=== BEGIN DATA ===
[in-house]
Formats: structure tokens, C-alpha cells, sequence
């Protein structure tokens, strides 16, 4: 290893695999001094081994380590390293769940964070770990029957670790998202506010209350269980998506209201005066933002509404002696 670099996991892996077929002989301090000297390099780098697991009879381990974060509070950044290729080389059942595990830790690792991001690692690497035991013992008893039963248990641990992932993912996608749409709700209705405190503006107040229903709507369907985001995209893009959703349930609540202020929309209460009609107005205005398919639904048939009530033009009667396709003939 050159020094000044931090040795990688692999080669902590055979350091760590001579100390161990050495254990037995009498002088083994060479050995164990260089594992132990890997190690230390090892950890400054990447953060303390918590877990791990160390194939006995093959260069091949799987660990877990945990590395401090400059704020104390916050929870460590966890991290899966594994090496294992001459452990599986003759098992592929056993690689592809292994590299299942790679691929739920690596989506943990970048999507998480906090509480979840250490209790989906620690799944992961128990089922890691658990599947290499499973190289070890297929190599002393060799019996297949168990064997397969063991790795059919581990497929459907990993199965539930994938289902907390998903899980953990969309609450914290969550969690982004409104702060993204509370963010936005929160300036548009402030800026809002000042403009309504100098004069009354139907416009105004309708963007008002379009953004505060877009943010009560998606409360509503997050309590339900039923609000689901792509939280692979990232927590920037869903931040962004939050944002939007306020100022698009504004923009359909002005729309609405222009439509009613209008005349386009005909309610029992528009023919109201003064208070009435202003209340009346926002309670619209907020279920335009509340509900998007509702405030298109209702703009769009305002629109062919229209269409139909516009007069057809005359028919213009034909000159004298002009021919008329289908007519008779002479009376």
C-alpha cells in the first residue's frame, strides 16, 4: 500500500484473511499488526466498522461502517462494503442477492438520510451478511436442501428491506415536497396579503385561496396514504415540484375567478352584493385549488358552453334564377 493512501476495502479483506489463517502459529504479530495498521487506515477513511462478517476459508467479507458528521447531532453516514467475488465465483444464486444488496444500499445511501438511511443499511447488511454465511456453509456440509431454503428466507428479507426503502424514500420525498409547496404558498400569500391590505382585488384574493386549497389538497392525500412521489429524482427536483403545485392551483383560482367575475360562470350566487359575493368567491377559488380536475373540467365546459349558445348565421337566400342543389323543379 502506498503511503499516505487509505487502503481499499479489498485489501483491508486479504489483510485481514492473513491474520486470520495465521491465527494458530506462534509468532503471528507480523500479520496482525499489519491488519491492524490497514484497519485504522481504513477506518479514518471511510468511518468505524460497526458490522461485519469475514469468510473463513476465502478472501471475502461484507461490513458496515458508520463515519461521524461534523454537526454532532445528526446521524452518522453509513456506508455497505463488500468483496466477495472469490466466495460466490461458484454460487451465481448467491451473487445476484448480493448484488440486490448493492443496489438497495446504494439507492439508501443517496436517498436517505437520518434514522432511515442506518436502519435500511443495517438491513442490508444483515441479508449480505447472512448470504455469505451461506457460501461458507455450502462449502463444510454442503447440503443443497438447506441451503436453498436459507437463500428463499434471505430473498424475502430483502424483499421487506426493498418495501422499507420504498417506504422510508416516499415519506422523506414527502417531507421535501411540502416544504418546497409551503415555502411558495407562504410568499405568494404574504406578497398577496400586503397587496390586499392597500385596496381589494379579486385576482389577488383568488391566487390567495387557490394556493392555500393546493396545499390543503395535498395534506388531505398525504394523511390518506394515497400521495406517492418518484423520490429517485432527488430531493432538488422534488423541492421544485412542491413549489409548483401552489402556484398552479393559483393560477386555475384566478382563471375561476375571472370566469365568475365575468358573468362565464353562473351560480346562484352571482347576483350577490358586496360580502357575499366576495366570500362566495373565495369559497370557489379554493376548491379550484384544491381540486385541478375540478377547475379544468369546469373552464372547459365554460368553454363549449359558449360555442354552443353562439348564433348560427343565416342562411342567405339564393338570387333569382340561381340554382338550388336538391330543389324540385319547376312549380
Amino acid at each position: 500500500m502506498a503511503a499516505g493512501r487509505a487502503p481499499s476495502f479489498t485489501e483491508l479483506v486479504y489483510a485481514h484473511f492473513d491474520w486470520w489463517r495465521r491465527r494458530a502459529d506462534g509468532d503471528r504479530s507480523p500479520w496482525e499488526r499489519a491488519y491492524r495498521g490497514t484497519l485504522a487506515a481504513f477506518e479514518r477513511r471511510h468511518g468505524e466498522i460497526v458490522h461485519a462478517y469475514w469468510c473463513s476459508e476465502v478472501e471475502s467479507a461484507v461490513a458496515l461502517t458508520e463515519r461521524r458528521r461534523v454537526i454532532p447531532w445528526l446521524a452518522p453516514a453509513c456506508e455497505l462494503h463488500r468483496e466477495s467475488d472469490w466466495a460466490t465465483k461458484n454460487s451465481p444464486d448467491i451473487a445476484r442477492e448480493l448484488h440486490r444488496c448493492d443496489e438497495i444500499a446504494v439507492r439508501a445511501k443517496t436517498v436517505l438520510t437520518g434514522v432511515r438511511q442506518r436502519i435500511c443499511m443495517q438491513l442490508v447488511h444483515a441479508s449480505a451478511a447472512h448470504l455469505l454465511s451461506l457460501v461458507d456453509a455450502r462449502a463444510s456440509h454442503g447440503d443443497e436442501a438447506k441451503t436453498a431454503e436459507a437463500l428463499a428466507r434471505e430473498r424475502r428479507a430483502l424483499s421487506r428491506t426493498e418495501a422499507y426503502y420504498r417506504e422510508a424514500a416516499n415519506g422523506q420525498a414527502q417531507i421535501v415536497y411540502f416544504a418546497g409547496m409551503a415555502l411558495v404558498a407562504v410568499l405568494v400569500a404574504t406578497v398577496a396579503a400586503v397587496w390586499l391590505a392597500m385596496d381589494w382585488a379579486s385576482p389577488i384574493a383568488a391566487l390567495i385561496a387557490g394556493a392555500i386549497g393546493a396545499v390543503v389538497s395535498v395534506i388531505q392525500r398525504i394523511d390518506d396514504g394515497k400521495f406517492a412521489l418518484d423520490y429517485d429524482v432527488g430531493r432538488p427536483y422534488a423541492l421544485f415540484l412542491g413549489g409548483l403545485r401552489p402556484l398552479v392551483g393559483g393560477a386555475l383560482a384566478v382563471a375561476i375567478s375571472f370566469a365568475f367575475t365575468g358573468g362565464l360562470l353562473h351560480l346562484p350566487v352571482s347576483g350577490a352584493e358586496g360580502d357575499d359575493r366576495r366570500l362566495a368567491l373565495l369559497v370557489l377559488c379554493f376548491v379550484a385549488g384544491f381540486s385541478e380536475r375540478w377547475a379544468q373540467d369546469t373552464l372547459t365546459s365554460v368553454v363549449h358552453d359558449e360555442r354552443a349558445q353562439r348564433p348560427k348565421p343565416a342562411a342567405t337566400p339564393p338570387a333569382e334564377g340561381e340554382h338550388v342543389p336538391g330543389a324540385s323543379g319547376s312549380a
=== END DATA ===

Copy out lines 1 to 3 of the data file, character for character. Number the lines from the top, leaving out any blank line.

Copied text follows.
[in-house]
Formats: structure tokens, C-alpha cells, sequence
């Protein structure tokens, strides 16, 4: 290893695999001094081994380590390293769940964070770990029957670790998202506010209350269980998506209201005066933002509404002696 670099996991892996077929002989301090000297390099780098697991009879381990974060509070950044290729080389059942595990830790690792991001690692690497035991013992008893039963248990641990992932993912996608749409709700209705405190503006107040229903709507369907985001995209893009959703349930609540202020929309209460009609107005205005398919639904048939009530033009009667396709003939 050159020094000044931090040795990688692999080669902590055979350091760590001579100390161990050495254990037995009498002088083994060479050995164990260089594992132990890997190690230390090892950890400054990447953060303390918590877990791990160390194939006995093959260069091949799987660990877990945990590395401090400059704020104390916050929870460590966890991290899966594994090496294992001459452990599986003759098992592929056993690689592809292994590299299942790679691929739920690596989506943990970048999507998480906090509480979840250490209790989906620690799944992961128990089922890691658990599947290499499973190289070890297929190599002393060799019996297949168990064997397969063991790795059919581990497929459907990993199965539930994938289902907390998903899980953990969309609450914290969550969690982004409104702060993204509370963010936005929160300036548009402030800026809002000042403009309504100098004069009354139907416009105004309708963007008002379009953004505060877009943010009560998606409360509503997050309590339900039923609000689901792509939280692979990232927590920037869903931040962004939050944002939007306020100022698009504004923009359909002005729309609405222009439509009613209008005349386009005909309610029992528009023919109201003064208070009435202003209340009346926002309670619209907020279920335009509340509900998007509702405030298109209702703009769009305002629109062919229209269409139909516009007069057809005359028919213009034909000159004298002009021919008329289908007519008779002479009376």